Both are not worth going up against by choice. Although, if you consider a mountain a millionaire, like Mt. Everest, I can see going up against that.
Have you ever tamed a tall mountain?
I’ve enjoyed many books about the topic but I don’t have that particular drive, to scale rock faces on a rope.
What does drive you?
It’s the emptiness of things. The fact that nothing exists. You have to create to see that.
Do you consider yourself a creator, or another facet of the emptiness?
I am thinking about that lately. If that is true or not, that I am a creator. You know when something is good that is created, you know it’s good when it feels like it didn’t come from you, when it bears no mark of effort or being created. But that’s the barometer – does this song feel like something outside of myself?
Is there something you’ve made recently that feels like it has come from outside yourself? A song? A letter?
My whole last album. I have to make the songs be something outside of myself so that I can see them as songs. If something felt from within me, it wouldn’t feel worth sharing.
Why wouldn’t it be worth sharing?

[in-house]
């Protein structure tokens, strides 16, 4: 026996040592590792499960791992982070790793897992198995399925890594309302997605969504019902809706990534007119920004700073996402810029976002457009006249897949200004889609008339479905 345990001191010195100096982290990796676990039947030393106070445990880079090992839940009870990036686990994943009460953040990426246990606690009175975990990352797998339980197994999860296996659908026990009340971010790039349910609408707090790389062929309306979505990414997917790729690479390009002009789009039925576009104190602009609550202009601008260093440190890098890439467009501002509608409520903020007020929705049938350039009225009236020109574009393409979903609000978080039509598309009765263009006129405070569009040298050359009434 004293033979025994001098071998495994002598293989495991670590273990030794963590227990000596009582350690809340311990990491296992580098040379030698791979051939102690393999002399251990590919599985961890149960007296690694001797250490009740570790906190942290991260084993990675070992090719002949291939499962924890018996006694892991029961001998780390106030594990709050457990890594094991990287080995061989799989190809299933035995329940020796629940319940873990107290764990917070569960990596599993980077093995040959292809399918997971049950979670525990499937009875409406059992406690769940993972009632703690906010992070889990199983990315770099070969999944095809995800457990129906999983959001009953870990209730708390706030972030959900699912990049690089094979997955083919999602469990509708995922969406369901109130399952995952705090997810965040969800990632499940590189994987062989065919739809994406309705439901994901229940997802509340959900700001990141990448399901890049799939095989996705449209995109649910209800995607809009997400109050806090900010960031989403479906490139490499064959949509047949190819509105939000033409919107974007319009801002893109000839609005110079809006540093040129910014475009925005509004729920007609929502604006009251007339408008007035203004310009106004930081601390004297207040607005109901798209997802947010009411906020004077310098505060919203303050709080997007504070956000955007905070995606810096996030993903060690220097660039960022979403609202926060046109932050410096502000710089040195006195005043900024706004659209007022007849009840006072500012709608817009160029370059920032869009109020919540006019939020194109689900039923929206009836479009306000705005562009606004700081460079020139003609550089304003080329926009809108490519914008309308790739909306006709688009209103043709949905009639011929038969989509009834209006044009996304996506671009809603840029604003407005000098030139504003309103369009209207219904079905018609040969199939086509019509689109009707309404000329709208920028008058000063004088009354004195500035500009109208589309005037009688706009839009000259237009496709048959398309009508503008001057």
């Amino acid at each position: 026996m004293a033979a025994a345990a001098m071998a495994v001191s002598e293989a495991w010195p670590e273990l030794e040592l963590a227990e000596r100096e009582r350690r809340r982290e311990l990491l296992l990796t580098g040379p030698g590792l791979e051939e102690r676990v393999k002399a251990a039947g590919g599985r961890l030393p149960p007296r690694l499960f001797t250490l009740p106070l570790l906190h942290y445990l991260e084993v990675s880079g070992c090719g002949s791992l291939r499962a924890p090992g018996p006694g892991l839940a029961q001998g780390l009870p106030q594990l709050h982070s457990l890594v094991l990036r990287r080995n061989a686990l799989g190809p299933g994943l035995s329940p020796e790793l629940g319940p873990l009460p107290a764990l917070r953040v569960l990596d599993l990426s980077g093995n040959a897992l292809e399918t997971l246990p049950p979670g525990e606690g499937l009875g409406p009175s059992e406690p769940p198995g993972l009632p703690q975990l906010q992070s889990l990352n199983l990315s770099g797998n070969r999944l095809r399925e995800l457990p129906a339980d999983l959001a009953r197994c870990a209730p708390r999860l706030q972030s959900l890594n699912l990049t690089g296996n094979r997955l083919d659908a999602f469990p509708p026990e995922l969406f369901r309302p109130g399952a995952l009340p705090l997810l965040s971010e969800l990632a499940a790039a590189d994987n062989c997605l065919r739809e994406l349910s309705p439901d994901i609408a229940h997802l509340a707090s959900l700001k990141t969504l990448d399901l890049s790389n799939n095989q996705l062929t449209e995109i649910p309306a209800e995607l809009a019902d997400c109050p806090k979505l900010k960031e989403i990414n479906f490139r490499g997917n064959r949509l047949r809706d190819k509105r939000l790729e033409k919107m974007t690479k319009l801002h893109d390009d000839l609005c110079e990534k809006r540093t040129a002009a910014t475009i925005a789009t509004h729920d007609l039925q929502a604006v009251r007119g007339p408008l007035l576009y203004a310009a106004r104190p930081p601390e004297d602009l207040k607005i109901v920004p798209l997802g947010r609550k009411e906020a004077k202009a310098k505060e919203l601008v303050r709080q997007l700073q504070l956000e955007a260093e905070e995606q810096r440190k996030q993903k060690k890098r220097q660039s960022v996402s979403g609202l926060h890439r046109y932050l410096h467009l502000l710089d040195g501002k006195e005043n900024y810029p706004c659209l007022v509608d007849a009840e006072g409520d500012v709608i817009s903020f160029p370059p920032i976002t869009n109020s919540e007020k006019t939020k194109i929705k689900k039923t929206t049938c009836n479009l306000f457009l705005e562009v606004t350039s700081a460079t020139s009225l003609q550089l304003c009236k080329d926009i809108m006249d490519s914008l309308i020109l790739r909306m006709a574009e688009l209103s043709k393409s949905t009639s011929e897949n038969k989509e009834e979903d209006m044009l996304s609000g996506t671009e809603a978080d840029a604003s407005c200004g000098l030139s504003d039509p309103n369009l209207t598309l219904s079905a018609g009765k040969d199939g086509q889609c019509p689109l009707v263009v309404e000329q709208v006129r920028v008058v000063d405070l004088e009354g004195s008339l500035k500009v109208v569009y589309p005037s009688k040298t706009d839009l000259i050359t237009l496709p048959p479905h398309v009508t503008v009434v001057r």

There wouldn’t be anything for other people in it. I’m an observer of my own work, as if it were somebody else’s work.
So you feel that a man isn’t always tethered to himself? Is it something to strive towards, maybe knowing that you may never achieve it? Or is it actually possible to remove one’s self from the work?
That is the devine [sic] nature of creating. Creating is getting out of yourself, making this other thing that isn’t you. I am completely removed from it. That is how I can perform it again and again, because I feel like, ‘Hey, check this song out, what’s the deal with it?’ There may be human faults in my work, but that’s why you keep working, to get them out someday. So, in that way, yes, you are tethered to it, but I’m always trying to saw through that chain. (Pause) Devine is a shitty name for a wine bar.
What would you name your wine bar?
I would call my wine bar, ‘It’s just a fucking glass of wine.’ (Pause) Feel free to hit me up with a smiley face emoticon anytime.
Just look at that little guy. He’s winking at me.
Can I keep him? I’ll take real good care of him, honest!
You can borrow him, but only if you give him a name.